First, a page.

Summit Digs into Persistence of U.S. Racism

Charleston Gazette - The United States is becoming more diverse, said Mike Wenger, researcher and professor of race at George Washington University. Read

Wenger, who spoke at Tuesday's Summit on Race Matters in Appalachia, said it's in a city or state's better interests to accept that.

"It's a reality we should embrace and treasure. Certainly for our own moral integrity and political stability, but also because racial equity and racial harmony actually spur economic growth," Wenger said. "How many corporations do you think were anxious to locate in the Kanawha Valley after the 1976 textbook protests, in which I was involved and which generated national attention about racial divisions? And how many businesses today do you think will choose to locate to Ferguson, Missouri?"

The two-day event was organized by the West Virginia Center on Budget and Policy and meant to start a larger conversation that addressed race and inequality in the state. Participants heard from activists and scholars about the structure of racism and unconscious bias. They also discussed their own experiences with racism in breakout groups that met throughout the day.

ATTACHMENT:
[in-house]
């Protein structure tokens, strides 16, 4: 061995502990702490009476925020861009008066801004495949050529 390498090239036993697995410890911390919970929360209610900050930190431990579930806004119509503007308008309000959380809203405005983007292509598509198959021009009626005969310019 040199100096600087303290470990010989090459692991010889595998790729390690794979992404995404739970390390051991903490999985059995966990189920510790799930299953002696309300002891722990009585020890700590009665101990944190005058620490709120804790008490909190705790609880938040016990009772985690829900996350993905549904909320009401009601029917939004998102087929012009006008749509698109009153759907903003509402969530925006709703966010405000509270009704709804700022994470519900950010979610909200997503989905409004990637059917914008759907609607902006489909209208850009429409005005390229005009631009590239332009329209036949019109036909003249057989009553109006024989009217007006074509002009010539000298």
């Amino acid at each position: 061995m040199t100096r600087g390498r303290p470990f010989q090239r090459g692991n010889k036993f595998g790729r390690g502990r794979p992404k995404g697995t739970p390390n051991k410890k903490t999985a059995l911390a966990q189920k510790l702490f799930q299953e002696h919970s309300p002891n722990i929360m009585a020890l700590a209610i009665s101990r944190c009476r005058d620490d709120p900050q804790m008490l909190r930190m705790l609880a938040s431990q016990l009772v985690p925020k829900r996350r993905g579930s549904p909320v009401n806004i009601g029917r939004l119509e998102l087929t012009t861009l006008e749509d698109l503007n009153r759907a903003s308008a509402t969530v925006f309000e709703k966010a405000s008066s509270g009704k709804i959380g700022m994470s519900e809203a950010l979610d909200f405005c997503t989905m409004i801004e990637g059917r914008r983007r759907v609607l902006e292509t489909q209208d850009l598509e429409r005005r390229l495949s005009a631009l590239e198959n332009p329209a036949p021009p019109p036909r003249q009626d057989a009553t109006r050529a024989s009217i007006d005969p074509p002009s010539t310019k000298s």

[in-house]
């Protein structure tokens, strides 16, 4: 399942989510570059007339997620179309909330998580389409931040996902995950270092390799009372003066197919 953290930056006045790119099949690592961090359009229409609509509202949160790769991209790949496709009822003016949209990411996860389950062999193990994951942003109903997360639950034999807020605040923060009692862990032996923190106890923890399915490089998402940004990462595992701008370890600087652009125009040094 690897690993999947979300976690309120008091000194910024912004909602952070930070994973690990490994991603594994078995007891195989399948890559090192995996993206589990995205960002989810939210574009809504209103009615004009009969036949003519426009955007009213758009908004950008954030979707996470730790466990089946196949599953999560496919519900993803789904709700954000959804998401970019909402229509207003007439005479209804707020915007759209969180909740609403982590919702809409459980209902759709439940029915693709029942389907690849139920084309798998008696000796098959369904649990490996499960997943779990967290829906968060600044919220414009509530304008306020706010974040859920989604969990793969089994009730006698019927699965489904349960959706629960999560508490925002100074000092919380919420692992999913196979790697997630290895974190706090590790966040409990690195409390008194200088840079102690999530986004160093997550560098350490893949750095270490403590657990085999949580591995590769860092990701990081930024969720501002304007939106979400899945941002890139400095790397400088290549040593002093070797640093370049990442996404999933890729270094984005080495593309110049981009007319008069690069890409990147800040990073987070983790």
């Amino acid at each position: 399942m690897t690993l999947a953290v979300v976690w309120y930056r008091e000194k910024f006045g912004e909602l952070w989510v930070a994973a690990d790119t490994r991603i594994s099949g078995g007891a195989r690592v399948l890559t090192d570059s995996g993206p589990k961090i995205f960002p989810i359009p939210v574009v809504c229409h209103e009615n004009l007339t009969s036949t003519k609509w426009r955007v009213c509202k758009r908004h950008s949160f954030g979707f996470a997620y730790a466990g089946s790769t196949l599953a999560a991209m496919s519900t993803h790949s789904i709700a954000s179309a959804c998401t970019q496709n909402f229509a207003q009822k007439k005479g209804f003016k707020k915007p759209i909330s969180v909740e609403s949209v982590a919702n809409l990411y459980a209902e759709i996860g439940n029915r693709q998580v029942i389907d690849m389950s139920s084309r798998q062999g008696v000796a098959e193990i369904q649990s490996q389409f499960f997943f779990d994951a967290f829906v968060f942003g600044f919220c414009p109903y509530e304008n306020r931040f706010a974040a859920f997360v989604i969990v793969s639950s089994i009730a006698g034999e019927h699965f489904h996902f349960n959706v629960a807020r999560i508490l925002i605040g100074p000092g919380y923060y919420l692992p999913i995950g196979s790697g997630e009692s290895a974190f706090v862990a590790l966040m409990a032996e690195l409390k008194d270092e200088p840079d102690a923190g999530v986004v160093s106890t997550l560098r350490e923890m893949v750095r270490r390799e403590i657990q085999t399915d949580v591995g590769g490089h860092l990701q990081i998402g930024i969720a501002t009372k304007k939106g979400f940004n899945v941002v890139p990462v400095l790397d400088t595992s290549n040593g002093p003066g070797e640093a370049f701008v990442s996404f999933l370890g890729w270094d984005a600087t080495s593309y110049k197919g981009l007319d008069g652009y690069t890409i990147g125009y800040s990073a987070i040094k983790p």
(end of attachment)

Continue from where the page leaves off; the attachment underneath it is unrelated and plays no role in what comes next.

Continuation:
Dr. Gail Christopher, an official with the Kellogg Foundation, a philanthropic group focused on the well-being of children, said race is not real. It's a construct people and systems have accepted and promoted over time.

That people of different skin colors have varying levels of worth is "an archaic set of beliefs that really have no place in the 21st century," Christopher said. "We have to put race in front of us so that we can put it behind us. Race is a social construct, but as a biological reality, it doesn't exist."


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